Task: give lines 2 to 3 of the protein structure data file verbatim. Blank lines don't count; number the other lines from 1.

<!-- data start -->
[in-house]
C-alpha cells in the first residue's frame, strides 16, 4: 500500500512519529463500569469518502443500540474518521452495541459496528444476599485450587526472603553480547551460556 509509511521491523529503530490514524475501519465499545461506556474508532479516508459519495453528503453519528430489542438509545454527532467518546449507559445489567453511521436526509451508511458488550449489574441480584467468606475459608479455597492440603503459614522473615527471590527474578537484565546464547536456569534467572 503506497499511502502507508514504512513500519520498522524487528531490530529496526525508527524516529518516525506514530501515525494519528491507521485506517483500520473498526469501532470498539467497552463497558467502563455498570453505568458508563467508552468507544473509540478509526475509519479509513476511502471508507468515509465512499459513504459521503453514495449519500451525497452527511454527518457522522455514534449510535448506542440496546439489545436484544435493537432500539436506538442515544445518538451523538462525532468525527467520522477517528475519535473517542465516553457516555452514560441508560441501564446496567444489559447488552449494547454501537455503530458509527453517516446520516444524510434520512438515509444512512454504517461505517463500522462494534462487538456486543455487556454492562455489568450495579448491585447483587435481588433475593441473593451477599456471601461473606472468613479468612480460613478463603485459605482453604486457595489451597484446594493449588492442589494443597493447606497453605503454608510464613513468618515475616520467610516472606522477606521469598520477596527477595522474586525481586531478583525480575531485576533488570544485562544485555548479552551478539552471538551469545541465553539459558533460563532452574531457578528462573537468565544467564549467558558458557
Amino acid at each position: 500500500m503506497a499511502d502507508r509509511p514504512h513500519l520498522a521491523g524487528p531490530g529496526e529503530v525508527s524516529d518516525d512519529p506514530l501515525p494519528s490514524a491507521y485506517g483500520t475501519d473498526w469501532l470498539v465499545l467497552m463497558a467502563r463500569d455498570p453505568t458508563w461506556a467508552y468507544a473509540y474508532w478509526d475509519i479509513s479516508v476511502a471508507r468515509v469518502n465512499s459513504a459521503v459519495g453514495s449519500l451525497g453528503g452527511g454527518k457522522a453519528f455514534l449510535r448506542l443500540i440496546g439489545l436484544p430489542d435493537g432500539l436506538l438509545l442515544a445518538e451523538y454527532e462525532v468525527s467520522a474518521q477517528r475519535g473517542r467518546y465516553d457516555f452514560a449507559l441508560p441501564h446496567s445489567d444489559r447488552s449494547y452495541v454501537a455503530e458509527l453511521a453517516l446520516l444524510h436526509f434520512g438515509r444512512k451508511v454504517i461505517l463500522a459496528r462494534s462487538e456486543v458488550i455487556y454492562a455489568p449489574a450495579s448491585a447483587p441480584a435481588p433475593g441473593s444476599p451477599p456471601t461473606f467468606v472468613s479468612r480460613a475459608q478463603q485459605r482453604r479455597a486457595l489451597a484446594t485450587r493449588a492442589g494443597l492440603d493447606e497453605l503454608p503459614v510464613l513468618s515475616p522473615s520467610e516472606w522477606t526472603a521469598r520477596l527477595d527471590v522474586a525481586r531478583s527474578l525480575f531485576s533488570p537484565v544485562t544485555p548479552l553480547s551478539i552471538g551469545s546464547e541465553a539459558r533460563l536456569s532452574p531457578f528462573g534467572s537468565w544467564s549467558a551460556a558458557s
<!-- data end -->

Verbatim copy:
C-alpha cells in the first residue's frame, strides 16, 4: 500500500512519529463500569469518502443500540474518521452495541459496528444476599485450587526472603553480547551460556 509509511521491523529503530490514524475501519465499545461506556474508532479516508459519495453528503453519528430489542438509545454527532467518546449507559445489567453511521436526509451508511458488550449489574441480584467468606475459608479455597492440603503459614522473615527471590527474578537484565546464547536456569534467572 503506497499511502502507508514504512513500519520498522524487528531490530529496526525508527524516529518516525506514530501515525494519528491507521485506517483500520473498526469501532470498539467497552463497558467502563455498570453505568458508563467508552468507544473509540478509526475509519479509513476511502471508507468515509465512499459513504459521503453514495449519500451525497452527511454527518457522522455514534449510535448506542440496546439489545436484544435493537432500539436506538442515544445518538451523538462525532468525527467520522477517528475519535473517542465516553457516555452514560441508560441501564446496567444489559447488552449494547454501537455503530458509527453517516446520516444524510434520512438515509444512512454504517461505517463500522462494534462487538456486543455487556454492562455489568450495579448491585447483587435481588433475593441473593451477599456471601461473606472468613479468612480460613478463603485459605482453604486457595489451597484446594493449588492442589494443597493447606497453605503454608510464613513468618515475616520467610516472606522477606521469598520477596527477595522474586525481586531478583525480575531485576533488570544485562544485555548479552551478539552471538551469545541465553539459558533460563532452574531457578528462573537468565544467564549467558558458557
Amino acid at each position: 500500500m503506497a499511502d502507508r509509511p514504512h513500519l520498522a521491523g524487528p531490530g529496526e529503530v525508527s524516529d518516525d512519529p506514530l501515525p494519528s490514524a491507521y485506517g483500520t475501519d473498526w469501532l470498539v465499545l467497552m463497558a467502563r463500569d455498570p453505568t458508563w461506556a467508552y468507544a473509540y474508532w478509526d475509519i479509513s479516508v476511502a471508507r468515509v469518502n465512499s459513504a459521503v459519495g453514495s449519500l451525497g453528503g452527511g454527518k457522522a453519528f455514534l449510535r448506542l443500540i440496546g439489545l436484544p430489542d435493537g432500539l436506538l438509545l442515544a445518538e451523538y454527532e462525532v468525527s467520522a474518521q477517528r475519535g473517542r467518546y465516553d457516555f452514560a449507559l441508560p441501564h446496567s445489567d444489559r447488552s449494547y452495541v454501537a455503530e458509527l453511521a453517516l446520516l444524510h436526509f434520512g438515509r444512512k451508511v454504517i461505517l463500522a459496528r462494534s462487538e456486543v458488550i455487556y454492562a455489568p449489574a450495579s448491585a447483587p441480584a435481588p433475593g441473593s444476599p451477599p456471601t461473606f467468606v472468613s479468612r480460613a475459608q478463603q485459605r482453604r479455597a486457595l489451597a484446594t485450587r493449588a492442589g494443597l492440603d493447606e497453605l503454608p503459614v510464613l513468618s515475616p522473615s520467610e516472606w522477606t526472603a521469598r520477596l527477595d527471590v522474586a525481586r531478583s527474578l525480575f531485576s533488570p537484565v544485562t544485555p548479552l553480547s551478539i552471538g551469545s546464547e541465553a539459558r533460563l536456569s532452574p531457578f528462573g534467572s537468565w544467564s549467558a551460556a558458557s